The 2008 law on haj management gives the government the task and responsibility for sending Indonesian Muslims on the annual pilgrimage to Mecca on the principles of “justice, professionalism, accountability and nonprofit operations”. It may be worth asking how the government fares as this year’s haj operation — a major undertaking of sending some 211,000 Indonesians over to Saudi Arabia — gets under way this week.
Going on haj is the fifth pillar of Islam and is mandatory for all physically and financially able Muslims at least once in their lifetime. Now that the waiting list to go on the haj has grown longer — in some provinces it means a wait of 10 years or more — it is time that the government clean up its act once and for all.
The rise in the nation’s general prosperity means that more Muslims in Indonesia can now afford the official fee, which has been set at Rp 34 million (US$3,500). Banks, in the meantime, have become creative in making it possible for people to register for the pilgrimage, by taking out a loan to pay for the Rp 25 million down payment, and making payments while waiting for their turn. In the meantime, Indonesia can only send so many people each year, limited by the quota set by the Saudi government in proportion to the number of Muslims. As the country with the largest Muslim population, Indonesia sends the largest delegation of any country every year. Logistics, particularly the availability of flights and accommodation on the ground, further limits how many pilgrims Indonesia can send.
Since this is a religious undertaking, all would-be pilgrims will likely be content to wait 10 years or even longer for their turn. If they have to make a huge down payment now — whether out of their savings or from a loan — that too would not matter. Nobody quibbles about the haj fee, although surely there are ways to achieve greater efficiency and savings.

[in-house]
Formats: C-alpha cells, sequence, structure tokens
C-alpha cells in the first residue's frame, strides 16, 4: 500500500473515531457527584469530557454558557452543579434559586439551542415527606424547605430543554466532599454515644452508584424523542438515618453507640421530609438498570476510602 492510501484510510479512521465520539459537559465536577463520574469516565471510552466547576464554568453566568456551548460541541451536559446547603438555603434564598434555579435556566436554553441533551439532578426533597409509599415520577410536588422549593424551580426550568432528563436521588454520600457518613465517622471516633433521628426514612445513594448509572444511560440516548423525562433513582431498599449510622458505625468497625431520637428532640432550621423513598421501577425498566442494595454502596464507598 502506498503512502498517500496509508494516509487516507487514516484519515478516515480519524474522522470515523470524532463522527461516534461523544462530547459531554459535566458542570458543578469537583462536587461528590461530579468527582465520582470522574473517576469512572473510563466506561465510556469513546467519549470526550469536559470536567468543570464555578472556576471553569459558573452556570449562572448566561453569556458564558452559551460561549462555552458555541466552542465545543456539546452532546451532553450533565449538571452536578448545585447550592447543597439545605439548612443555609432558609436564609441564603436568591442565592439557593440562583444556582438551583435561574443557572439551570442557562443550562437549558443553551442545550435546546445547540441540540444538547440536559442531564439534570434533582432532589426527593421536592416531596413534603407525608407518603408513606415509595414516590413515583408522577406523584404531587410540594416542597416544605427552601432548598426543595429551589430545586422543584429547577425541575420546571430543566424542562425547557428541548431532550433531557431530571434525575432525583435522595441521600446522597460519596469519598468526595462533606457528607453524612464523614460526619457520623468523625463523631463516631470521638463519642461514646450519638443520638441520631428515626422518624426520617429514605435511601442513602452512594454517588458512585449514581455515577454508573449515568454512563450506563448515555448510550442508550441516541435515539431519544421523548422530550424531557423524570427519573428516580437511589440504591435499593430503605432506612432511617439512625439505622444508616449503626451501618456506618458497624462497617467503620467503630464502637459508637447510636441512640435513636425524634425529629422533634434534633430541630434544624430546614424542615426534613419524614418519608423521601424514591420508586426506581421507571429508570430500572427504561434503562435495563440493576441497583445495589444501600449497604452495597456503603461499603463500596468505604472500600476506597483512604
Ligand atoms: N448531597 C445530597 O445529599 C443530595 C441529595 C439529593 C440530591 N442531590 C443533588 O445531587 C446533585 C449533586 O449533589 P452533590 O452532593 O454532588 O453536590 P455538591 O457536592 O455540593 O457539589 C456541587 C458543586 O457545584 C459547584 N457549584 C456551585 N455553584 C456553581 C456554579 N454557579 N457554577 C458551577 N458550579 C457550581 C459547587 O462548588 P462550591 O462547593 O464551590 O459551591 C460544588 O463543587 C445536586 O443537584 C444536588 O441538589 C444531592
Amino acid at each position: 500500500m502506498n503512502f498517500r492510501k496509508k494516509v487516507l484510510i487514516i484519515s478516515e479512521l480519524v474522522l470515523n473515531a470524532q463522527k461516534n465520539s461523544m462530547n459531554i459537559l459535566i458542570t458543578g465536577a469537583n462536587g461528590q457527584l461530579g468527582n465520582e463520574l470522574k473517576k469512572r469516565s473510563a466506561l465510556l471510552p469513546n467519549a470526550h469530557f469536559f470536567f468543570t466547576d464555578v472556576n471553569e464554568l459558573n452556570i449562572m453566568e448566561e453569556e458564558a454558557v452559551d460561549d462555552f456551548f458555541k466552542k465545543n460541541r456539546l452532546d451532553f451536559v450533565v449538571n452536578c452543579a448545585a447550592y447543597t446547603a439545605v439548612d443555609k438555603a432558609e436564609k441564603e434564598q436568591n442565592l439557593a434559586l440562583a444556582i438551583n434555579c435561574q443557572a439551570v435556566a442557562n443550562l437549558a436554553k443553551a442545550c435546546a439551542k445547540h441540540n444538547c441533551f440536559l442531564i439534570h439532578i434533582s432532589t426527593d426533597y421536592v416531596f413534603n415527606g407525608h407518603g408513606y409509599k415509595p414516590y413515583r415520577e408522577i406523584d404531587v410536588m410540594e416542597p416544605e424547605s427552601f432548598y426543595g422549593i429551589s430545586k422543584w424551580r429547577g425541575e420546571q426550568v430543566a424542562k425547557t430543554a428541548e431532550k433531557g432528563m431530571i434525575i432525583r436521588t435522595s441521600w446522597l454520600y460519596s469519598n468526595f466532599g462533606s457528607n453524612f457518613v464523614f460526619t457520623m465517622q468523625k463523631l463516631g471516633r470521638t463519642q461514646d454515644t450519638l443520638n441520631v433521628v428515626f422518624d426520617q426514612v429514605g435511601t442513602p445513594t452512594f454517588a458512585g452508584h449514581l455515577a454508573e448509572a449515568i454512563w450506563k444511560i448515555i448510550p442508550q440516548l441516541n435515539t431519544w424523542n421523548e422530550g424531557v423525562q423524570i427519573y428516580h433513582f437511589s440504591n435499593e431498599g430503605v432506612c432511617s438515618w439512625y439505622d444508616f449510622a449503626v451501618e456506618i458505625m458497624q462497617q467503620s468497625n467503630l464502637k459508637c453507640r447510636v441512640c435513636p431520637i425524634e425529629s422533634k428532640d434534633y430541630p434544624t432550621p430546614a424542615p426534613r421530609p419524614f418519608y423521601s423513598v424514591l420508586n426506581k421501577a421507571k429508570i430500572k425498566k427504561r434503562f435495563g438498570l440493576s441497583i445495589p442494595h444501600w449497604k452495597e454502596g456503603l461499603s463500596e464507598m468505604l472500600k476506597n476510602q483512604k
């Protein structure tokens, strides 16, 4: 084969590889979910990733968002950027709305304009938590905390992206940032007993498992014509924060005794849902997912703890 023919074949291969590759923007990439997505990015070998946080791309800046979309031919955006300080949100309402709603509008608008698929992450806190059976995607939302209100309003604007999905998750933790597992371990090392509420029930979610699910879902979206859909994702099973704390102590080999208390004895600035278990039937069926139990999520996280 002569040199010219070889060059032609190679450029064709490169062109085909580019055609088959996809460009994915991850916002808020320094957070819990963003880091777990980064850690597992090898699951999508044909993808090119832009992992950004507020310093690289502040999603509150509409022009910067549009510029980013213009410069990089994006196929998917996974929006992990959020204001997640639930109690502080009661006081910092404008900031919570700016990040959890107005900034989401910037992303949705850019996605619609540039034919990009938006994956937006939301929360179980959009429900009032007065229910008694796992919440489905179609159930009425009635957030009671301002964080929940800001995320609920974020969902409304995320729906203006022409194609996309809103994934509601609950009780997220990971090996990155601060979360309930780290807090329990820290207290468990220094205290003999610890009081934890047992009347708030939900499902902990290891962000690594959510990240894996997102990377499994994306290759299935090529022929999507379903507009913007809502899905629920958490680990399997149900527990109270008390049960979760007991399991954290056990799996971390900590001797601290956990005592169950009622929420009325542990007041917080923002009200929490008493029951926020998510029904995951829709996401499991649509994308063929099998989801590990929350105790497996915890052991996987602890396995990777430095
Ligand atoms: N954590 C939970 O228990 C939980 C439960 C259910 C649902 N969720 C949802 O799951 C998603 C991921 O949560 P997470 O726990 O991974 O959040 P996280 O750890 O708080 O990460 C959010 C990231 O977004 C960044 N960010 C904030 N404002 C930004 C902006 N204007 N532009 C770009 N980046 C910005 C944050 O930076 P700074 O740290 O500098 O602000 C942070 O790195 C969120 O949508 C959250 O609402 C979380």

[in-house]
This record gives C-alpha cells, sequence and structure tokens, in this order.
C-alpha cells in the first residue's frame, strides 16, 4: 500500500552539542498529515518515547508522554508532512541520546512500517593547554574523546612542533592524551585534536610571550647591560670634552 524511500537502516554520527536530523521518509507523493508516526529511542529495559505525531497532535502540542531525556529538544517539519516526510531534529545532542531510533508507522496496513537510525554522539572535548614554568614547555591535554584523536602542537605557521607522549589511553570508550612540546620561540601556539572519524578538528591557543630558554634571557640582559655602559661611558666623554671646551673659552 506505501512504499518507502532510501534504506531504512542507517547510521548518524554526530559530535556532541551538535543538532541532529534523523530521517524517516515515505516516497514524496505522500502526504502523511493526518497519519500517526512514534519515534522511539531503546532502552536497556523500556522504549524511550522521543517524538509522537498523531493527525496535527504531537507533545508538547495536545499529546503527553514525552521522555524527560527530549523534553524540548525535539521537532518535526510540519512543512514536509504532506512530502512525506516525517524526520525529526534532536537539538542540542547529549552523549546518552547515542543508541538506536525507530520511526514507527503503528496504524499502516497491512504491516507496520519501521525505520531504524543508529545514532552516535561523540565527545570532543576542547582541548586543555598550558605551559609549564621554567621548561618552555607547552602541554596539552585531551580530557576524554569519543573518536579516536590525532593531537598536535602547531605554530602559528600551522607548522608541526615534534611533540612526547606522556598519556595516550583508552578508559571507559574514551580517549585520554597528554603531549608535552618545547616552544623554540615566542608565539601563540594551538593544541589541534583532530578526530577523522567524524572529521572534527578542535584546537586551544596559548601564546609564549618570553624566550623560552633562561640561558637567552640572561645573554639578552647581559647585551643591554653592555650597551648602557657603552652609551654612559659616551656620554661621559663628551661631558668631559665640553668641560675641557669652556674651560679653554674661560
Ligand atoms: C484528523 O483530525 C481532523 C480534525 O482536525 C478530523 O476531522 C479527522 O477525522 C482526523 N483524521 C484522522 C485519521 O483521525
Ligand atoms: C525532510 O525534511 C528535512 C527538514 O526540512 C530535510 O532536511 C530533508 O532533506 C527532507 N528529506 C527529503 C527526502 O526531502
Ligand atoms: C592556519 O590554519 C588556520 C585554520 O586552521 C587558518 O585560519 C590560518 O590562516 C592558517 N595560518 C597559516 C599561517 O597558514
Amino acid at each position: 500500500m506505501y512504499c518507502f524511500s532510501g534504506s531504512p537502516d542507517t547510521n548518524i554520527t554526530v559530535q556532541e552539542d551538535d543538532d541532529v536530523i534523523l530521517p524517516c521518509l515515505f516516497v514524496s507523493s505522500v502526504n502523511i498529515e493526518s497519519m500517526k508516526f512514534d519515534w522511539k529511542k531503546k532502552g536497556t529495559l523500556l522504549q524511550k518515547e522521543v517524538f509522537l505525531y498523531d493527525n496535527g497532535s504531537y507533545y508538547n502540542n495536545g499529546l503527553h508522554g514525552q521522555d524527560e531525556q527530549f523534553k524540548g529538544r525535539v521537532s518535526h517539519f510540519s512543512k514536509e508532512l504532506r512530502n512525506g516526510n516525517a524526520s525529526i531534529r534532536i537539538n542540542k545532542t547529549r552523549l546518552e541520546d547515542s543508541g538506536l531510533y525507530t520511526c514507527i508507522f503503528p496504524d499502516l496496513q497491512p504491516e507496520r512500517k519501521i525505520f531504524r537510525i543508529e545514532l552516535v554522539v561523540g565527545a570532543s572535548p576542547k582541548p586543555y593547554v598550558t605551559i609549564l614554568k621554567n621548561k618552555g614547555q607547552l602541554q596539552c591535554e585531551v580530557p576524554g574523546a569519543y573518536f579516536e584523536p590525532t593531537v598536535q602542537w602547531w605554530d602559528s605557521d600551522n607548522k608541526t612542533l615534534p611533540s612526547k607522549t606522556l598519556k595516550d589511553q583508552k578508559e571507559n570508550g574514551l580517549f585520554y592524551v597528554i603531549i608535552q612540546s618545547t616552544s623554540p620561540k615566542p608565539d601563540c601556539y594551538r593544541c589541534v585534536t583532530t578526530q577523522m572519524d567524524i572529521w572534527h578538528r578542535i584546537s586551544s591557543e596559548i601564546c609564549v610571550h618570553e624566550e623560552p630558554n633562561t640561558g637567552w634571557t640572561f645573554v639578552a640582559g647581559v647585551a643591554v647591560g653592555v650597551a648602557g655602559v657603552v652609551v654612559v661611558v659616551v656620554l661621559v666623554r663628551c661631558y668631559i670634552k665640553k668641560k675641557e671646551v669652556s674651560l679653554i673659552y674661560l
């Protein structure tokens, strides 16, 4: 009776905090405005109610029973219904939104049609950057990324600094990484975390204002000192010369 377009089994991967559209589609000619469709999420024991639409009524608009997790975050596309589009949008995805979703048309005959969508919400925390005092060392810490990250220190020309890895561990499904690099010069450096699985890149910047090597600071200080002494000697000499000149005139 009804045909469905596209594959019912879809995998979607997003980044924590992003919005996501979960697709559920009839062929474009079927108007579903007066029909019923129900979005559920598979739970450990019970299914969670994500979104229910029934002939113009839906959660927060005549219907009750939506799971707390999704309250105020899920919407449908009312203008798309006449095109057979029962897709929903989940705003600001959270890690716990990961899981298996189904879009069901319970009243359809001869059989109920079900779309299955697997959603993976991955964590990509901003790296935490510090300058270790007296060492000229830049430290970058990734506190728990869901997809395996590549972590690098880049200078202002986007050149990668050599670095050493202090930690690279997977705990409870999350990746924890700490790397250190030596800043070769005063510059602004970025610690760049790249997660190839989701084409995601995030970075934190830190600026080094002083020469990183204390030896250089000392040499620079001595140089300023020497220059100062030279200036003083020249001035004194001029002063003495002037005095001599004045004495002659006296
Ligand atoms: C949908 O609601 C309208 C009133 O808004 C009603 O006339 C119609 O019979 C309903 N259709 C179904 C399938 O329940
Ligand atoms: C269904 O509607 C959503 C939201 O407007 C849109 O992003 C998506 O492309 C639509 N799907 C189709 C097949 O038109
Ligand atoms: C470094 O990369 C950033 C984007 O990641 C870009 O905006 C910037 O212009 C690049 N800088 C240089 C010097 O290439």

However, the government fails the justice tests on two counts:
First, it earns an enormous sum from the interest (dare we say usury?) of the deposits that would-be pilgrims have paid. The pilgrims earn nothing for their money, even if it sits with the government for the next 10 years or so. As is practiced today, they have to pay up the remaining fee, adjusted each year taking into account changes in airfares, exchange rates and other factors, at least six months before departure. This year, this comes to an additional Rp 9 million for each pilgrim.
Second, the government every year “sells” a part of the haj quota to private operators to organize haj trips on a commercial basis.
This year, about 17,000 Indonesian pilgrims are able to circumvent the long line by paying more than double the official price through these government-sanctioned private operators. It may not sound much, but it is still a gross violation of the principles of justice and nonprofit operations stated in the 2008 law. Besides, since when does access to the House of God depend on the color of your money? This is nothing short of a deplorable financial scam in the name of God.